A De Garve pint retails between R24 and R28 and the bottled beers cost between R13 and R15 a bottle.
Van den Bon said there was definitely a big increase in demand for microbrewery beer, but it still remained a niche market.
Darling Brew in Darling in the Western Cape wants to grab a much larger slice of the beer market. Founded by Kevin and Philippa Wood in 2008, the brewery has made some nice inroads into the established beer market.
The company’s four flag-bearers are the Slow Beer lager, Bone Crusher Belgian-style witbier (white or wheat beer), Native Ale brown ale and Black Mist black ale.
Kevin Wood said he knew nothing about brewing beer when he resigned from his corporate job of 20 years, but was determined to make it work. “It was like climbing a cliff without a rope.”
Wood said he and his wife had been picky about where their beer is stocked, whether it is in a liquor store, restaurant or pub. “We are relentless about promoting our beers in the right places.”
The first beers from Darling Brew went on sale in 2010 and in less than two years Wood has grown his brewery’s output to 30 000 litres a month, which places him among the larger microbreweries in South Africa. He has already set up a distribution network that gets his beers into bars, bottle stores and restaurants in Johannesburg, Durban, Pretoria, Cape Town, Paarl and the Garden Route.
In a liquor store the Darling beers sell for about R25 for a 550ml bottle.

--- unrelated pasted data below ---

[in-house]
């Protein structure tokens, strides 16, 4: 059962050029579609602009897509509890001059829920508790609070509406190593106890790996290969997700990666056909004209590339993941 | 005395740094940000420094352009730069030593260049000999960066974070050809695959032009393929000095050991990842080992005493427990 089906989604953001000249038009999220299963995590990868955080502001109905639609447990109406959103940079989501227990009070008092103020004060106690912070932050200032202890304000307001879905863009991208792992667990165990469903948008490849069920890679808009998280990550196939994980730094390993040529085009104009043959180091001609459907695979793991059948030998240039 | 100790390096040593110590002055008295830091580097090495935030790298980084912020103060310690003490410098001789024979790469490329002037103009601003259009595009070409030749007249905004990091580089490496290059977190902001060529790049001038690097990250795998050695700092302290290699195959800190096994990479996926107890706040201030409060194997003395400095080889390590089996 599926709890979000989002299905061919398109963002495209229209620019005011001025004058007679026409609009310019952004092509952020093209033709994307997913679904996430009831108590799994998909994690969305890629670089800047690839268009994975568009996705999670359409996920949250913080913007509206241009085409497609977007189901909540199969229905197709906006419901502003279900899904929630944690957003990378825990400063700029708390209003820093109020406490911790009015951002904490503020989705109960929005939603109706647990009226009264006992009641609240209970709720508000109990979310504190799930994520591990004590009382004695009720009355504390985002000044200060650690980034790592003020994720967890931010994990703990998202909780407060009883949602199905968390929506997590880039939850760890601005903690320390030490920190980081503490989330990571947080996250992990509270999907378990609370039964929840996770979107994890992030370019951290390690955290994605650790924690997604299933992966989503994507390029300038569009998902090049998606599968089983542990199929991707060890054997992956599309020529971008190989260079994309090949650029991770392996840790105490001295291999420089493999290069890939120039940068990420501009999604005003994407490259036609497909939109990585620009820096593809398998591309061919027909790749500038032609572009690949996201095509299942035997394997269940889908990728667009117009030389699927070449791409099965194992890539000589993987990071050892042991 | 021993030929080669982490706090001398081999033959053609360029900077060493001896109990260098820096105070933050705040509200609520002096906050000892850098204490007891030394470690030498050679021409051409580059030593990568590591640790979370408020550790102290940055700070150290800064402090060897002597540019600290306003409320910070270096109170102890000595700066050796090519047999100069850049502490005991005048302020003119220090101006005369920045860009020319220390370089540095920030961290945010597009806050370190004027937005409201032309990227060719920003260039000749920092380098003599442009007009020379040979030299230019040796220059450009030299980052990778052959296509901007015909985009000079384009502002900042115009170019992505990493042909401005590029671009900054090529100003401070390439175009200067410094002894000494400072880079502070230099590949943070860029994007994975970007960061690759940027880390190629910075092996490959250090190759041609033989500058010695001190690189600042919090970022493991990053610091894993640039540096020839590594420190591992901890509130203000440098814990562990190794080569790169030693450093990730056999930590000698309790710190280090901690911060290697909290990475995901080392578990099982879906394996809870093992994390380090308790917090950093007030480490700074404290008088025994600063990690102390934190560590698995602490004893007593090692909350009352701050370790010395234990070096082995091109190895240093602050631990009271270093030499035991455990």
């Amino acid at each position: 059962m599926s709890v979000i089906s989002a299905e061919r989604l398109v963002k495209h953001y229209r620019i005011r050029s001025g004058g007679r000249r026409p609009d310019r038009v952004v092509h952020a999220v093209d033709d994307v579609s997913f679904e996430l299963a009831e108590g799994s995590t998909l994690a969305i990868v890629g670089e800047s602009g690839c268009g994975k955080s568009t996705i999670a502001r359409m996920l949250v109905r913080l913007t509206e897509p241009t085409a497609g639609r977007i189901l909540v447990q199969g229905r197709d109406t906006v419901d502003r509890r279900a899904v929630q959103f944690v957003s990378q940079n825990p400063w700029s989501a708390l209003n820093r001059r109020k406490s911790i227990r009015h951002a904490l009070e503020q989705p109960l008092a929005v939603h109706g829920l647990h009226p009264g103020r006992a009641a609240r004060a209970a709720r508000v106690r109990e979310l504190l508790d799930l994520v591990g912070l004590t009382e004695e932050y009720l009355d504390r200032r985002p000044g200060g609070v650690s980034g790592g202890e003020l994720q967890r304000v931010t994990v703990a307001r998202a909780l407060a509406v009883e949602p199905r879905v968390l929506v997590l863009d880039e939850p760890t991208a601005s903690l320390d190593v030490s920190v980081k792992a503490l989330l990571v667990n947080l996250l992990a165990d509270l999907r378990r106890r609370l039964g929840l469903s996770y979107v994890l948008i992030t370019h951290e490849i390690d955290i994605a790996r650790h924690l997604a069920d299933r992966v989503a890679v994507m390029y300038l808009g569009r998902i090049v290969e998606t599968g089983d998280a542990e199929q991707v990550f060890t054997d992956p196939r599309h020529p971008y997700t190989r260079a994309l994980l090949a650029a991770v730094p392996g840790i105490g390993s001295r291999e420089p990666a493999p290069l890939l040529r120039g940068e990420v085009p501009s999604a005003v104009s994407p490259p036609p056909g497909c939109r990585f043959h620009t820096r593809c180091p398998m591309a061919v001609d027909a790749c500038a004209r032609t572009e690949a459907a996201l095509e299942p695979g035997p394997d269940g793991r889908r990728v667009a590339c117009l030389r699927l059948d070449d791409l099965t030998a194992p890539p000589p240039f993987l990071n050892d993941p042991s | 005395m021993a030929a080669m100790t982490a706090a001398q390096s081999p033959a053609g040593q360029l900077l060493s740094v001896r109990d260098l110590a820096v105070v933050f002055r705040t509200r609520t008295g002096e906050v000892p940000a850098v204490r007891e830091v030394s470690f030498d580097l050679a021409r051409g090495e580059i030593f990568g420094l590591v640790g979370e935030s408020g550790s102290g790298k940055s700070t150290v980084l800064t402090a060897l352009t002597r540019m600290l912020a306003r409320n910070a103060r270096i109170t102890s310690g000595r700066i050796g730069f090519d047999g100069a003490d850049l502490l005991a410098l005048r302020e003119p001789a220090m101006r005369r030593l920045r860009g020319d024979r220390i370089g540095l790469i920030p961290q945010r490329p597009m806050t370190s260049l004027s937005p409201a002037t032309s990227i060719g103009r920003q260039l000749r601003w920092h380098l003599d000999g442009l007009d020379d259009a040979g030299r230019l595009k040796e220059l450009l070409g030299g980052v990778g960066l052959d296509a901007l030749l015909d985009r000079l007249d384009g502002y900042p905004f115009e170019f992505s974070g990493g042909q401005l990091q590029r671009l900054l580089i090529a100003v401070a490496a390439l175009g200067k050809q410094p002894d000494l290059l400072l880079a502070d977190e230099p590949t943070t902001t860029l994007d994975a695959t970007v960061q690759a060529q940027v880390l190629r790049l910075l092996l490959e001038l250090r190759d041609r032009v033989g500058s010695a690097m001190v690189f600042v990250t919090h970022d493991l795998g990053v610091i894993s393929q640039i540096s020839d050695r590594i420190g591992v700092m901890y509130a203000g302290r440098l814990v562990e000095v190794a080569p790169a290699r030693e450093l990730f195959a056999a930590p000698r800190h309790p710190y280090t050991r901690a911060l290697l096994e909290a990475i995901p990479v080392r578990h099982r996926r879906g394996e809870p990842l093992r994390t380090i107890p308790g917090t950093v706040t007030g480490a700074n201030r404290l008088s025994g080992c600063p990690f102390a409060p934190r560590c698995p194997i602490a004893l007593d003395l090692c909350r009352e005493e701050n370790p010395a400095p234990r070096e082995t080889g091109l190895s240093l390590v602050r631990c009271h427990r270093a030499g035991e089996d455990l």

Brian Stewart of Shongweni Brewery in KwaZulu-Natal said there had been a significant growth in the microbrewery sector, mostly driven by South African beer drinkers seeking a taste alternative.
“Craft brewers are busy taking market share away from the big breweries,” he said.
Stewart referred to the market in the United States, where there are now more than 2 000 microbreweries that have secured 10% of the national beer market.
“South African Breweries have been such a dominant force over the years,” said Stewart. “We can’t compete on price, but we can compete on superior product and a different taste sensation. People are saying there is life beyond a Castle or a Hansa.”
The Shongweni Brewery’s range of Robson’s beers, which includes the East Coast Ale, Durban Pale Ale, West Coast Ale and various wheat and fruit beers, have become more well known since Stewart secured distribution for his products.
His beers are now stocked in Spar Tops bottle stores, Makro and some Pick n Pay bottle stores.
The Shongweni Brewery also works with restaurants, such as the Unity Brassierie in Musgrave, Durban, by developing custom-designed beers that can be sold on tap. In the case of Unity the brewery helped to develop the Cow Bell Pilsner, exclusively for the restaurant.
In a liquor store Robson’s beers sell for about R21 for a 550ml bottle and can cost as much as R35 a pint in a restaurant or pub.
Jonathan Nel and his Three Skulls Brew Works are an example of the new generation of South African microbrewers.
Another former SAB employee, Nel began brewing beer at home two years ago. His beers made their debut at the Clarens Craft Beer Festival two weekends ago.
“I got a fantastic reaction,” said Nel. “I was amazed at how many ladies wanted the mango passion fruit and lavender wheat beer.”
His Golden Skull American pale ale was also well received and sold out by 3pm, three hours before the festival closed.
Nel said he had just signed a lease for a new brewery site in Fourways, Johannesburg, and would get his beers on the market as soon as he received a licence.
“Brewers enjoy working to make beer as much as drinking beer instead of working.” These were the sage words of a 19th-century artist from Louisiana, Harold Rudolph. Cheers.